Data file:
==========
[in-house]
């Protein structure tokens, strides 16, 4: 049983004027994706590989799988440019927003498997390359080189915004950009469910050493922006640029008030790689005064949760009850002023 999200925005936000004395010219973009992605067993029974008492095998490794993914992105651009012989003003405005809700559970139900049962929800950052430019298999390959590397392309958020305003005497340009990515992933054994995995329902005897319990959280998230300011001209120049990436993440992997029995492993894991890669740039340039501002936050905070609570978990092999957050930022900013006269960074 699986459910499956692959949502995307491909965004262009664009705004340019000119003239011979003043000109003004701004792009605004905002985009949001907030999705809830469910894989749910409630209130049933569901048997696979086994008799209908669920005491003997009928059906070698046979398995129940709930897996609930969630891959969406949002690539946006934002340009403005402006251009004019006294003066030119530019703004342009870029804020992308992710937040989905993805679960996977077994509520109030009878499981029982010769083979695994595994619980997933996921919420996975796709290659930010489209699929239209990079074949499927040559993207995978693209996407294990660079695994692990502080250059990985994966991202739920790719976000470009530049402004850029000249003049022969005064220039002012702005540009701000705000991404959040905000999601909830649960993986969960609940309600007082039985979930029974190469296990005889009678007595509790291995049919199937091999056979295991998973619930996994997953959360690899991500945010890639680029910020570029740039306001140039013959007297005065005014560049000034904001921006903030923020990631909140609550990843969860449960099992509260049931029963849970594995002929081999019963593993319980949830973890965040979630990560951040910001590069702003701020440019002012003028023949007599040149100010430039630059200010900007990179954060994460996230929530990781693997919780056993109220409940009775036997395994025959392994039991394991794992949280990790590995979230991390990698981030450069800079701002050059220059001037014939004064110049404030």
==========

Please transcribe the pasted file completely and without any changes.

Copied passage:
[in-house]
């Protein structure tokens, strides 16, 4: 049983004027994706590989799988440019927003498997390359080189915004950009469910050493922006640029008030790689005064949760009850002023 999200925005936000004395010219973009992605067993029974008492095998490794993914992105651009012989003003405005809700559970139900049962929800950052430019298999390959590397392309958020305003005497340009990515992933054994995995329902005897319990959280998230300011001209120049990436993440992997029995492993894991890669740039340039501002936050905070609570978990092999957050930022900013006269960074 699986459910499956692959949502995307491909965004262009664009705004340019000119003239011979003043000109003004701004792009605004905002985009949001907030999705809830469910894989749910409630209130049933569901048997696979086994008799209908669920005491003997009928059906070698046979398995129940709930897996609930969630891959969406949002690539946006934002340009403005402006251009004019006294003066030119530019703004342009870029804020992308992710937040989905993805679960996977077994509520109030009878499981029982010769083979695994595994619980997933996921919420996975796709290659930010489209699929239209990079074949499927040559993207995978693209996407294990660079695994692990502080250059990985994966991202739920790719976000470009530049402004850029000249003049022969005064220039002012702005540009701000705000991404959040905000999601909830649960993986969960609940309600007082039985979930029974190469296990005889009678007595509790291995049919199937091999056979295991998973619930996994997953959360690899991500945010890639680029910020570029740039306001140039013959007297005065005014560049000034904001921006903030923020990631909140609550990843969860449960099992509260049931029963849970594995002929081999019963593993319980949830973890965040979630990560951040910001590069702003701020440019002012003028023949007599040149100010430039630059200010900007990179954060994460996230929530990781693997919780056993109220409940009775036997395994025959392994039991394991794992949280990790590995979230991390990698981030450069800079701002050059220059001037014939004064110049404030």